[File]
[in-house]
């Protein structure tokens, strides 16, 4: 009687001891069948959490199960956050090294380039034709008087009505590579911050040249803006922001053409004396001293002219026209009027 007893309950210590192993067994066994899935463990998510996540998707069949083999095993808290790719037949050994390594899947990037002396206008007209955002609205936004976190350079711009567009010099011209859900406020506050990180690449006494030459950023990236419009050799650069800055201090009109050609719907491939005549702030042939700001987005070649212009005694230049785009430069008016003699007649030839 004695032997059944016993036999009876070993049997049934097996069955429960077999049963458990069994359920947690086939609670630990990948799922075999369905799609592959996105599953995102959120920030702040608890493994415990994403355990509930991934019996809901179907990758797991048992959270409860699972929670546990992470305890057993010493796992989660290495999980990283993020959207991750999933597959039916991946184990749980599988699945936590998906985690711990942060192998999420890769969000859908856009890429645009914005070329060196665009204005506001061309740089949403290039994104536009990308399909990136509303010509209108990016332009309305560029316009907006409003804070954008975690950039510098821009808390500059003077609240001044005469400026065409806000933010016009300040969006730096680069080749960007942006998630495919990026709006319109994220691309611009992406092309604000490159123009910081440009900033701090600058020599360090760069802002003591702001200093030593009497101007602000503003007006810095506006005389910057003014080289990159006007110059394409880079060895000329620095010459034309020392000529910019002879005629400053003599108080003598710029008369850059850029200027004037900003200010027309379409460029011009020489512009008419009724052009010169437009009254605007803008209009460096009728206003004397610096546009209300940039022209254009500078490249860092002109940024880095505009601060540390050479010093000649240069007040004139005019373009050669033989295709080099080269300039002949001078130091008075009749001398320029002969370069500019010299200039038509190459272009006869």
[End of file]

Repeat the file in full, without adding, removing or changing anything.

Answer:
[in-house]
């Protein structure tokens, strides 16, 4: 009687001891069948959490199960956050090294380039034709008087009505590579911050040249803006922001053409004396001293002219026209009027 007893309950210590192993067994066994899935463990998510996540998707069949083999095993808290790719037949050994390594899947990037002396206008007209955002609205936004976190350079711009567009010099011209859900406020506050990180690449006494030459950023990236419009050799650069800055201090009109050609719907491939005549702030042939700001987005070649212009005694230049785009430069008016003699007649030839 004695032997059944016993036999009876070993049997049934097996069955429960077999049963458990069994359920947690086939609670630990990948799922075999369905799609592959996105599953995102959120920030702040608890493994415990994403355990509930991934019996809901179907990758797991048992959270409860699972929670546990992470305890057993010493796992989660290495999980990283993020959207991750999933597959039916991946184990749980599988699945936590998906985690711990942060192998999420890769969000859908856009890429645009914005070329060196665009204005506001061309740089949403290039994104536009990308399909990136509303010509209108990016332009309305560029316009907006409003804070954008975690950039510098821009808390500059003077609240001044005469400026065409806000933010016009300040969006730096680069080749960007942006998630495919990026709006319109994220691309611009992406092309604000490159123009910081440009900033701090600058020599360090760069802002003591702001200093030593009497101007602000503003007006810095506006005389910057003014080289990159006007110059394409880079060895000329620095010459034309020392000529910019002879005629400053003599108080003598710029008369850059850029200027004037900003200010027309379409460029011009020489512009008419009724052009010169437009009254605007803008209009460096009728206003004397610096546009209300940039022209254009500078490249860092002109940024880095505009601060540390050479010093000649240069007040004139005019373009050669033989295709080099080269300039002949001078130091008075009749001398320029002969370069500019010299200039038509190459272009006869």